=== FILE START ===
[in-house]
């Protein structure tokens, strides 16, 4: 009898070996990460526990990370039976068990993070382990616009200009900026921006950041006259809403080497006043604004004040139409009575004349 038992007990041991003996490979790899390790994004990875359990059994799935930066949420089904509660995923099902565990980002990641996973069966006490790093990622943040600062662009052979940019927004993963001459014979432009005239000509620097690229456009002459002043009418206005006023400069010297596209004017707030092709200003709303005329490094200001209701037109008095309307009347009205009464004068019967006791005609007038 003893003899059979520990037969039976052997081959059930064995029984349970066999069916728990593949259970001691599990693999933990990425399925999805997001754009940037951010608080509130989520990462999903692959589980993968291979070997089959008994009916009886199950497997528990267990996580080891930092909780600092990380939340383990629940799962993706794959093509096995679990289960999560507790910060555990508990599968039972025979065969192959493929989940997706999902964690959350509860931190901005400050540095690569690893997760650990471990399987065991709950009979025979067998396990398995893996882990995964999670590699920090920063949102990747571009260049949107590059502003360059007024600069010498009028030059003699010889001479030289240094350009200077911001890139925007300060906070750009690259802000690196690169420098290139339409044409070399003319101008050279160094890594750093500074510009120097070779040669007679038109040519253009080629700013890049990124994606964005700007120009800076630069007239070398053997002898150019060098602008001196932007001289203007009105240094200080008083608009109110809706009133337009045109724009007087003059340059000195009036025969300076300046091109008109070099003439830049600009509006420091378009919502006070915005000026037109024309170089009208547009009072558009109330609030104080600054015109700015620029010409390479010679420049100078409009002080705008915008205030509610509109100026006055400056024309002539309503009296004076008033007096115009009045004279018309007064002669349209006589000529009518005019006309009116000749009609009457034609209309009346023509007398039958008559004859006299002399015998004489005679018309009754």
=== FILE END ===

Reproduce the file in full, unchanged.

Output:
[in-house]
């Protein structure tokens, strides 16, 4: 009898070996990460526990990370039976068990993070382990616009200009900026921006950041006259809403080497006043604004004040139409009575004349 038992007990041991003996490979790899390790994004990875359990059994799935930066949420089904509660995923099902565990980002990641996973069966006490790093990622943040600062662009052979940019927004993963001459014979432009005239000509620097690229456009002459002043009418206005006023400069010297596209004017707030092709200003709303005329490094200001209701037109008095309307009347009205009464004068019967006791005609007038 003893003899059979520990037969039976052997081959059930064995029984349970066999069916728990593949259970001691599990693999933990990425399925999805997001754009940037951010608080509130989520990462999903692959589980993968291979070997089959008994009916009886199950497997528990267990996580080891930092909780600092990380939340383990629940799962993706794959093509096995679990289960999560507790910060555990508990599968039972025979065969192959493929989940997706999902964690959350509860931190901005400050540095690569690893997760650990471990399987065991709950009979025979067998396990398995893996882990995964999670590699920090920063949102990747571009260049949107590059502003360059007024600069010498009028030059003699010889001479030289240094350009200077911001890139925007300060906070750009690259802000690196690169420098290139339409044409070399003319101008050279160094890594750093500074510009120097070779040669007679038109040519253009080629700013890049990124994606964005700007120009800076630069007239070398053997002898150019060098602008001196932007001289203007009105240094200080008083608009109110809706009133337009045109724009007087003059340059000195009036025969300076300046091109008109070099003439830049600009509006420091378009919502006070915005000026037109024309170089009208547009009072558009109330609030104080600054015109700015620029010409390479010679420049100078409009002080705008915008205030509610509109100026006055400056024309002539309503009296004076008033007096115009009045004279018309007064002669349209006589000529009518005019006309009116000749009609009457034609209309009346023509007398039958008559004859006299002399015998004489005679018309009754």